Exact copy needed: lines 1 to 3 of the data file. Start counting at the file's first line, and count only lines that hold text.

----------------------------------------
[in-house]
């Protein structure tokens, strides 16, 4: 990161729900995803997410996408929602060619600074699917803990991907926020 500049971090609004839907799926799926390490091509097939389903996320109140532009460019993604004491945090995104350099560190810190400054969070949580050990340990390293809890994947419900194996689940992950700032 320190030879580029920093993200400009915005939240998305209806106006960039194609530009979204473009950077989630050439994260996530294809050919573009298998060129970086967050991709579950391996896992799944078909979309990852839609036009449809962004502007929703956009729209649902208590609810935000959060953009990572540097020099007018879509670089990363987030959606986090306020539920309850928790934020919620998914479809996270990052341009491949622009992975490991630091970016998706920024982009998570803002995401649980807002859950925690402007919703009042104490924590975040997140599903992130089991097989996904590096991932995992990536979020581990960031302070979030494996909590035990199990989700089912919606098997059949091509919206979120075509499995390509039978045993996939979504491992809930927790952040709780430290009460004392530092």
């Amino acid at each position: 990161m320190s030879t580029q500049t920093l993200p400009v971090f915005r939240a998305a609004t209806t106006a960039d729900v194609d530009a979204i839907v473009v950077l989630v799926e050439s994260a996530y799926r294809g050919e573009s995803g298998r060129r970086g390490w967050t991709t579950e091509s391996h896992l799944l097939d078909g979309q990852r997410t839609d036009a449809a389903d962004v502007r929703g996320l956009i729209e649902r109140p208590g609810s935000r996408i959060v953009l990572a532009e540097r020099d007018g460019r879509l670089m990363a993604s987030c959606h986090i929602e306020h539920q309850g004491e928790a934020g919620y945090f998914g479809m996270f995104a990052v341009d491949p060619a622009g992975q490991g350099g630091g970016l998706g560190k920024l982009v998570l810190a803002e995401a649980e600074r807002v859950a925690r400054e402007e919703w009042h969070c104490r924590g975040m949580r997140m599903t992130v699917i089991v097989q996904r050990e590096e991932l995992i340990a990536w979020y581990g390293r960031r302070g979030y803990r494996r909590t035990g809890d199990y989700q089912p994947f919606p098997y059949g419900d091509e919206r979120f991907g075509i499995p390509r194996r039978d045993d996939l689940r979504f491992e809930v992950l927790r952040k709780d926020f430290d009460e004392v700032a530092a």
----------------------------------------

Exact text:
[in-house]
């Protein structure tokens, strides 16, 4: 990161729900995803997410996408929602060619600074699917803990991907926020 500049971090609004839907799926799926390490091509097939389903996320109140532009460019993604004491945090995104350099560190810190400054969070949580050990340990390293809890994947419900194996689940992950700032 320190030879580029920093993200400009915005939240998305209806106006960039194609530009979204473009950077989630050439994260996530294809050919573009298998060129970086967050991709579950391996896992799944078909979309990852839609036009449809962004502007929703956009729209649902208590609810935000959060953009990572540097020099007018879509670089990363987030959606986090306020539920309850928790934020919620998914479809996270990052341009491949622009992975490991630091970016998706920024982009998570803002995401649980807002859950925690402007919703009042104490924590975040997140599903992130089991097989996904590096991932995992990536979020581990960031302070979030494996909590035990199990989700089912919606098997059949091509919206979120075509499995390509039978045993996939979504491992809930927790952040709780430290009460004392530092």
């Amino acid at each position: 990161m320190s030879t580029q500049t920093l993200p400009v971090f915005r939240a998305a609004t209806t106006a960039d729900v194609d530009a979204i839907v473009v950077l989630v799926e050439s994260a996530y799926r294809g050919e573009s995803g298998r060129r970086g390490w967050t991709t579950e091509s391996h896992l799944l097939d078909g979309q990852r997410t839609d036009a449809a389903d962004v502007r929703g996320l956009i729209e649902r109140p208590g609810s935000r996408i959060v953009l990572a532009e540097r020099d007018g460019r879509l670089m990363a993604s987030c959606h986090i929602e306020h539920q309850g004491e928790a934020g919620y945090f998914g479809m996270f995104a990052v341009d491949p060619a622009g992975q490991g350099g630091g970016l998706g560190k920024l982009v998570l810190a803002e995401a649980e600074r807002v859950a925690r400054e402007e919703w009042h969070c104490r924590g975040m949580r997140m599903t992130v699917i089991v097989q996904r050990e590096e991932l995992i340990a990536w979020y581990g390293r960031r302070g979030y803990r494996r909590t035990g809890d199990y989700q089912p994947f919606p098997y059949g419900d091509e919206r979120f991907g075509i499995p390509r194996r039978d045993d996939l689940r979504f491992e809930v992950l927790r952040k709780d926020f430290d009460e004392v700032a530092a």